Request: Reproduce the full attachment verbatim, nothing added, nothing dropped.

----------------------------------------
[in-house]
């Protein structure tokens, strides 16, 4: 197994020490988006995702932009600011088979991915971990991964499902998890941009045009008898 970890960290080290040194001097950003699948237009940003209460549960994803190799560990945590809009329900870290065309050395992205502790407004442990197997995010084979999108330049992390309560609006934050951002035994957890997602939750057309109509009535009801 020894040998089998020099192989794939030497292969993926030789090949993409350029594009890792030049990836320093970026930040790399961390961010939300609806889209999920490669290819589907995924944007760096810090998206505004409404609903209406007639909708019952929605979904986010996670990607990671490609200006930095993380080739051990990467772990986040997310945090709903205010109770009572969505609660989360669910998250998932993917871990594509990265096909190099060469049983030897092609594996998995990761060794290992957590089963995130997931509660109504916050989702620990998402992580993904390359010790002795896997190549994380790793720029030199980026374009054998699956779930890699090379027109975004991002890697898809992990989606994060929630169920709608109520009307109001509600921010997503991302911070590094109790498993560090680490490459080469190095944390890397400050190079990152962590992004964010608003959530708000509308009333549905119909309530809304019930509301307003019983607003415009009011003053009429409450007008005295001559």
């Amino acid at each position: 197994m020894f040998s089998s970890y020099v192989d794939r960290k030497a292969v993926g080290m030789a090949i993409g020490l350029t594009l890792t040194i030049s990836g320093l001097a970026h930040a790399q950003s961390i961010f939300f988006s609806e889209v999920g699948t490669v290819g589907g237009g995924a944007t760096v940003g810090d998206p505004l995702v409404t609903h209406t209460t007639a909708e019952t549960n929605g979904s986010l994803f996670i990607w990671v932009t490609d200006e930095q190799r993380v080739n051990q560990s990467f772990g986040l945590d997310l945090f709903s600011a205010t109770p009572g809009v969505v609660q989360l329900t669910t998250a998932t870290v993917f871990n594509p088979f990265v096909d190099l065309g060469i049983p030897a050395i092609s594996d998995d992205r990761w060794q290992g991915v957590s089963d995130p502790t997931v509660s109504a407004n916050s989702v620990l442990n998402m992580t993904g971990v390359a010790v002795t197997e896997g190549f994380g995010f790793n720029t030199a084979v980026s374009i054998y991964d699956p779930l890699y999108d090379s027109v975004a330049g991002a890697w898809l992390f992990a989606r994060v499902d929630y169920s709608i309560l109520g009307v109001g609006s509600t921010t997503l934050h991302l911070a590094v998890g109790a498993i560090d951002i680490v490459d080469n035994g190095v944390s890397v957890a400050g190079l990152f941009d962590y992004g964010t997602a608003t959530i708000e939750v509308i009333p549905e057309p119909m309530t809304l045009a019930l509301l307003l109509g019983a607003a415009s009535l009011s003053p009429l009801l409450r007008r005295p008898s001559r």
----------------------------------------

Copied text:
[in-house]
């Protein structure tokens, strides 16, 4: 197994020490988006995702932009600011088979991915971990991964499902998890941009045009008898 970890960290080290040194001097950003699948237009940003209460549960994803190799560990945590809009329900870290065309050395992205502790407004442990197997995010084979999108330049992390309560609006934050951002035994957890997602939750057309109509009535009801 020894040998089998020099192989794939030497292969993926030789090949993409350029594009890792030049990836320093970026930040790399961390961010939300609806889209999920490669290819589907995924944007760096810090998206505004409404609903209406007639909708019952929605979904986010996670990607990671490609200006930095993380080739051990990467772990986040997310945090709903205010109770009572969505609660989360669910998250998932993917871990594509990265096909190099060469049983030897092609594996998995990761060794290992957590089963995130997931509660109504916050989702620990998402992580993904390359010790002795896997190549994380790793720029030199980026374009054998699956779930890699090379027109975004991002890697898809992990989606994060929630169920709608109520009307109001509600921010997503991302911070590094109790498993560090680490490459080469190095944390890397400050190079990152962590992004964010608003959530708000509308009333549905119909309530809304019930509301307003019983607003415009009011003053009429409450007008005295001559």
């Amino acid at each position: 197994m020894f040998s089998s970890y020099v192989d794939r960290k030497a292969v993926g080290m030789a090949i993409g020490l350029t594009l890792t040194i030049s990836g320093l001097a970026h930040a790399q950003s961390i961010f939300f988006s609806e889209v999920g699948t490669v290819g589907g237009g995924a944007t760096v940003g810090d998206p505004l995702v409404t609903h209406t209460t007639a909708e019952t549960n929605g979904s986010l994803f996670i990607w990671v932009t490609d200006e930095q190799r993380v080739n051990q560990s990467f772990g986040l945590d997310l945090f709903s600011a205010t109770p009572g809009v969505v609660q989360l329900t669910t998250a998932t870290v993917f871990n594509p088979f990265v096909d190099l065309g060469i049983p030897a050395i092609s594996d998995d992205r990761w060794q290992g991915v957590s089963d995130p502790t997931v509660s109504a407004n916050s989702v620990l442990n998402m992580t993904g971990v390359a010790v002795t197997e896997g190549f994380g995010f790793n720029t030199a084979v980026s374009i054998y991964d699956p779930l890699y999108d090379s027109v975004a330049g991002a890697w898809l992390f992990a989606r994060v499902d929630y169920s709608i309560l109520g009307v109001g609006s509600t921010t997503l934050h991302l911070a590094v998890g109790a498993i560090d951002i680490v490459d080469n035994g190095v944390s890397v957890a400050g190079l990152f941009d962590y992004g964010t997602a608003t959530i708000e939750v509308i009333p549905e057309p119909m309530t809304l045009a019930l509301l307003l109509g019983a607003a415009s009535l009011s003053p009429l009801l409450r007008r005295p008898s001559r």